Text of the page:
In the middle of their first week back to in-person learning since March 2020, students at Bend’s Summit High School suddenly returned to distance learning Thursday, after 12 positive COVID-19 cases were identified in the school.
The move to online distance learning, and the presence of multiple COVID-19 cases in the school community, was confirmed by an email sent Wednesday night to Summit High families by Principal Michael McDonald. The identities of the people who tested positive — including whether they were students or staff members — were not revealed due to health privacy laws.
All extracurricular activities, including sports, will be canceled through the weekend, so contact tracing and case investigation can be conducted, said Julianne Repman, Bend-La Pine Schools’ director of safety and communications.
All Summit students will take part in distance learning Friday as well. However, that was pre-planned as a time for school staffers to receive their second vaccine doses, according to the high school’s website.
An email sent to families Wednesday night by Summit Principal Michael McDonald said a weekend party might be the reason behind the COVID-19 outbreak.
“It remains quite plausible that the party may have created a super-spreader environment — jeopardizing our ability to return to school and to school related events,” McDonald wrote. “To say that I am disappointed that dozens of local youths were in attendance at a confirmed party, unmasked and crowded together, would be a gross understatement.”
Bend-La Pine Schools and Deschutes County Health Services will also offer free COVID-19 testing Friday for those that feel they may have been exposed at Summit, McDonald wrote. Students who get tested who may have attended the party will not receive sanctions, he clarified.
Jace Bracelin — a junior at Summit who founded a student group, the Bend-La Pine Schools Student Union, in January to demand more stringent reopening safety measures — said he wasn’t surprised by the closure.
“This is exactly what we were saying was going to happen,” he told The Bulletin.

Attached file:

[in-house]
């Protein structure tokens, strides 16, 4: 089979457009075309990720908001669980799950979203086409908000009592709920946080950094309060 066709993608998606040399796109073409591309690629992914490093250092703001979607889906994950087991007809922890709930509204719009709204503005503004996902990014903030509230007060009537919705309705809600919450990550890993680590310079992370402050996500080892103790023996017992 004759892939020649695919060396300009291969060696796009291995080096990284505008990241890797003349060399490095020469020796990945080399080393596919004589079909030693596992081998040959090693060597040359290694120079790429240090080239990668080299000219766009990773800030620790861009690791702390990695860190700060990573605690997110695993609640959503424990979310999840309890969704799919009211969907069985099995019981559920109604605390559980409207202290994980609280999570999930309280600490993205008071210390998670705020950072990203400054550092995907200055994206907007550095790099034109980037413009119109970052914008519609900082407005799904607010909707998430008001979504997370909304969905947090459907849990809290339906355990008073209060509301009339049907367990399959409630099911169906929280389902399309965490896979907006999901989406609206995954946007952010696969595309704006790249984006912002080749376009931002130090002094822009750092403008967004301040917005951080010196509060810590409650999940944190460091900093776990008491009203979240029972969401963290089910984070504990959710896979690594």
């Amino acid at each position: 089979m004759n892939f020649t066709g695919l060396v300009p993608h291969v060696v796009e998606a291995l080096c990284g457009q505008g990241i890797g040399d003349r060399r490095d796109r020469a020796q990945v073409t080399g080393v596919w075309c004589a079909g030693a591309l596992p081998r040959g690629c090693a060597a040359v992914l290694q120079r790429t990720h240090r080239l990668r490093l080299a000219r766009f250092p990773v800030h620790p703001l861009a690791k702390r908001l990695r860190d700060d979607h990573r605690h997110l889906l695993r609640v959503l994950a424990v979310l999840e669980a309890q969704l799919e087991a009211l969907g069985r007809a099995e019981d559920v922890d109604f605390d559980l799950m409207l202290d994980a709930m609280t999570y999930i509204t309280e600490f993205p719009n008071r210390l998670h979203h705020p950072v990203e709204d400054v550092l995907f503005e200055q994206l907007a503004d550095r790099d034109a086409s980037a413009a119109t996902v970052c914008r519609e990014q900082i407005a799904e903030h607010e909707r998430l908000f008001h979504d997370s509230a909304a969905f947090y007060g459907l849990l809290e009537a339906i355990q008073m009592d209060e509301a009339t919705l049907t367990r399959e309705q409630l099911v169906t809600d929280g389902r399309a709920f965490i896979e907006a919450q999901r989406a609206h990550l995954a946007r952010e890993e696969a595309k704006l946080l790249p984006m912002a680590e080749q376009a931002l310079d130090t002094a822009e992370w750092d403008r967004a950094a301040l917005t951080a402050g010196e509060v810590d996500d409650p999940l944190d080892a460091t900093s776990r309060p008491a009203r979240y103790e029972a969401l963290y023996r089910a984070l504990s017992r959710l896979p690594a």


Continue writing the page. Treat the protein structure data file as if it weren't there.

Bracelin, 17, confirmed that multiple Summit students attended a party last weekend. But he also noted that students from other local high schools were there as well, based on photos he saw.
“We understand that students want to go back to social settings, and that they have a desire to hang out with friends and feel some normalcy again,” Bracelin said of the party. “But we suggest that students definitely don’t do that.”
The school district did not confirm whether they were monitoring for cases, or if there were other COVID-19 outbreaks at Mountain View or Bend high schools.
Brittany DeBels — the mother of a sophomore at Summit and a pediatric nurse at St. Charles Bend — said she was disappointed and surprised that the students had to return to distance learning almost immediately after Summit reopened its doors.
“To have it be the first week, and already take this big step back, is unfortunate,” she said. “But I hope it’s a big wake up call for high schoolers all across the region, that this can happen.”
Johanna Bents, whose son is also a sophomore at Summit, said pausing in-person school was a smart decision. She believes the return to distance learning should give health officials plenty of time for contact tracing and investigation, so students can eventually go back to the classroom safely.
Her son felt similarly, she said.
“It was fine for him,” Bents said. “He wishes he were at school, but he understands that (contact tracing) needs to be taken care of.”
As a result of the outbreak, the high school’s athletic programs are canceling practices until students are able to return to the classroom. This comes less than 24 hours after high school sports in Oregon won approval to return to play after 11 months.
“Since the school closed, we (the athletic department) are closing down,” said Summit Athletic Director Mike Carpenter.Outdoor contact sports were granted permission by the governor Wednesday to move forward with competition. Schools in high and extreme risk counties — as is the case for all the schools in Deschutes, Crook and Jefferson counties — must have limited in-person learning in place, with the goal of achieving hybrid or full in-person instruction this school year, according to the governor’s office.
It has not been announced whether Summit students will remain in distance learning next week. However, Repman said she believed students will return to in-person learning by Tuesday, after the Presidents Day holiday.
This is not the first time Summit students upset educators and county health officials by throwing a party during the COVID-19 pandemic. More than 20 seniors held an unofficial, unmasked homecoming party last October.